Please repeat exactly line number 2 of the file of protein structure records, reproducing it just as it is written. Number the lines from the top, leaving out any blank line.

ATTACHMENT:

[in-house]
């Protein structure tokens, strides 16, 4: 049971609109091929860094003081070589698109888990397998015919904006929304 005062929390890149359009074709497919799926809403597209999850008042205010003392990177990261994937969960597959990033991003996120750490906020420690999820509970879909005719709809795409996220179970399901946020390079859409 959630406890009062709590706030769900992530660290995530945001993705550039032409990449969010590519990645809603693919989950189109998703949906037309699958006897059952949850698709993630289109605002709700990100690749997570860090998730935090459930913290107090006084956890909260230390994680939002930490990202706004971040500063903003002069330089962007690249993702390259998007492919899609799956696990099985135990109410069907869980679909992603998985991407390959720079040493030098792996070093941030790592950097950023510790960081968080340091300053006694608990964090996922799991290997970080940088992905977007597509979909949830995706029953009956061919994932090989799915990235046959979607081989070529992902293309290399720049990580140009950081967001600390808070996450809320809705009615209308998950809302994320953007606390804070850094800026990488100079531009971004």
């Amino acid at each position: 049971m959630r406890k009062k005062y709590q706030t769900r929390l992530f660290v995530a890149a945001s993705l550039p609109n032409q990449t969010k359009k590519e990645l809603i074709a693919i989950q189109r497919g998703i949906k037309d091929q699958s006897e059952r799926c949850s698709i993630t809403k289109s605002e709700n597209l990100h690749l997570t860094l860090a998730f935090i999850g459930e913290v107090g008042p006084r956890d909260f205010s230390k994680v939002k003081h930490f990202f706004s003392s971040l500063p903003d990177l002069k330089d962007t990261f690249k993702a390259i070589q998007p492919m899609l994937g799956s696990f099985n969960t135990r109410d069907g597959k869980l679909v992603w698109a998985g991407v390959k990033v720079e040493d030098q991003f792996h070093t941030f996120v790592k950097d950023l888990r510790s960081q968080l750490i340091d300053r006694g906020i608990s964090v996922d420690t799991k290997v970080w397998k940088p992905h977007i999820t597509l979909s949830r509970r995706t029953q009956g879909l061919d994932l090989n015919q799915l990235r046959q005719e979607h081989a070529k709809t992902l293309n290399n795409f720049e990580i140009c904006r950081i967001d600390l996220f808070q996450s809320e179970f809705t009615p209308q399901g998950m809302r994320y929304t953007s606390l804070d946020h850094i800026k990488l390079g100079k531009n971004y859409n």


């Protein structure tokens, strides 16, 4: 049971609109091929860094003081070589698109888990397998015919904006929304 005062929390890149359009074709497919799926809403597209999850008042205010003392990177990261994937969960597959990033991003996120750490906020420690999820509970879909005719709809795409996220179970399901946020390079859409 959630406890009062709590706030769900992530660290995530945001993705550039032409990449969010590519990645809603693919989950189109998703949906037309699958006897059952949850698709993630289109605002709700990100690749997570860090998730935090459930913290107090006084956890909260230390994680939002930490990202706004971040500063903003002069330089962007690249993702390259998007492919899609799956696990099985135990109410069907869980679909992603998985991407390959720079040493030098792996070093941030790592950097950023510790960081968080340091300053006694608990964090996922799991290997970080940088992905977007597509979909949830995706029953009956061919994932090989799915990235046959979607081989070529992902293309290399720049990580140009950081967001600390808070996450809320809705009615209308998950809302994320953007606390804070850094800026990488100079531009971004």